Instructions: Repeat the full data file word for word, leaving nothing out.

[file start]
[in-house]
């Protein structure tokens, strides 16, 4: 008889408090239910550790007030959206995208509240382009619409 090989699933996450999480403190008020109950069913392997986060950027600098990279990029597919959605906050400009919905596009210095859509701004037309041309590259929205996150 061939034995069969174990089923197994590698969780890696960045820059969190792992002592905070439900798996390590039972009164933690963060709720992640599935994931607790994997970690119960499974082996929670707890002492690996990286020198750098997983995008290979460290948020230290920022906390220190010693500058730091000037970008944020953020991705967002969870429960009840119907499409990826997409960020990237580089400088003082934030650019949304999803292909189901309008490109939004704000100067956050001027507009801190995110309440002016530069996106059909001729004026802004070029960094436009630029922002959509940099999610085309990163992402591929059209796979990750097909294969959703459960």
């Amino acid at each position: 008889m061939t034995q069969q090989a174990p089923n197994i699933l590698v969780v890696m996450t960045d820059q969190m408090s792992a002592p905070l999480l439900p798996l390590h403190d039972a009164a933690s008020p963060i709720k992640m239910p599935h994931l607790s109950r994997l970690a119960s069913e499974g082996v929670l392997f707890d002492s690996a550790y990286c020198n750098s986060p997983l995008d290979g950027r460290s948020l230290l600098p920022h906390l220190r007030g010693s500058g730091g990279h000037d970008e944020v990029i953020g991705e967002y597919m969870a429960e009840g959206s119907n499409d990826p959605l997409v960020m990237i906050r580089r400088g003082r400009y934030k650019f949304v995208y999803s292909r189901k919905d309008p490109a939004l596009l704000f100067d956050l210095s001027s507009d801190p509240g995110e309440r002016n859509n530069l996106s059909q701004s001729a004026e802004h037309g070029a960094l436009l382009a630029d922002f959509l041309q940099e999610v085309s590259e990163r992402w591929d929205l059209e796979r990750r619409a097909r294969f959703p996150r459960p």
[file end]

[in-house]
């Protein structure tokens, strides 16, 4: 008889408090239910550790007030959206995208509240382009619409 090989699933996450999480403190008020109950069913392997986060950027600098990279990029597919959605906050400009919905596009210095859509701004037309041309590259929205996150 061939034995069969174990089923197994590698969780890696960045820059969190792992002592905070439900798996390590039972009164933690963060709720992640599935994931607790994997970690119960499974082996929670707890002492690996990286020198750098997983995008290979460290948020230290920022906390220190010693500058730091000037970008944020953020991705967002969870429960009840119907499409990826997409960020990237580089400088003082934030650019949304999803292909189901309008490109939004704000100067956050001027507009801190995110309440002016530069996106059909001729004026802004070029960094436009630029922002959509940099999610085309990163992402591929059209796979990750097909294969959703459960």
């Amino acid at each position: 008889m061939t034995q069969q090989a174990p089923n197994i699933l590698v969780v890696m996450t960045d820059q969190m408090s792992a002592p905070l999480l439900p798996l390590h403190d039972a009164a933690s008020p963060i709720k992640m239910p599935h994931l607790s109950r994997l970690a119960s069913e499974g082996v929670l392997f707890d002492s690996a550790y990286c020198n750098s986060p997983l995008d290979g950027r460290s948020l230290l600098p920022h906390l220190r007030g010693s500058g730091g990279h000037d970008e944020v990029i953020g991705e967002y597919m969870a429960e009840g959206s119907n499409d990826p959605l997409v960020m990237i906050r580089r400088g003082r400009y934030k650019f949304v995208y999803s292909r189901k919905d309008p490109a939004l596009l704000f100067d956050l210095s001027s507009d801190p509240g995110e309440r002016n859509n530069l996106s059909q701004s001729a004026e802004h037309g070029a960094l436009l382009a630029d922002f959509l041309q940099e999610v085309s590259e990163r992402w591929d929205l059209e796979r990750r619409a097909r294969f959703p996150r459960p």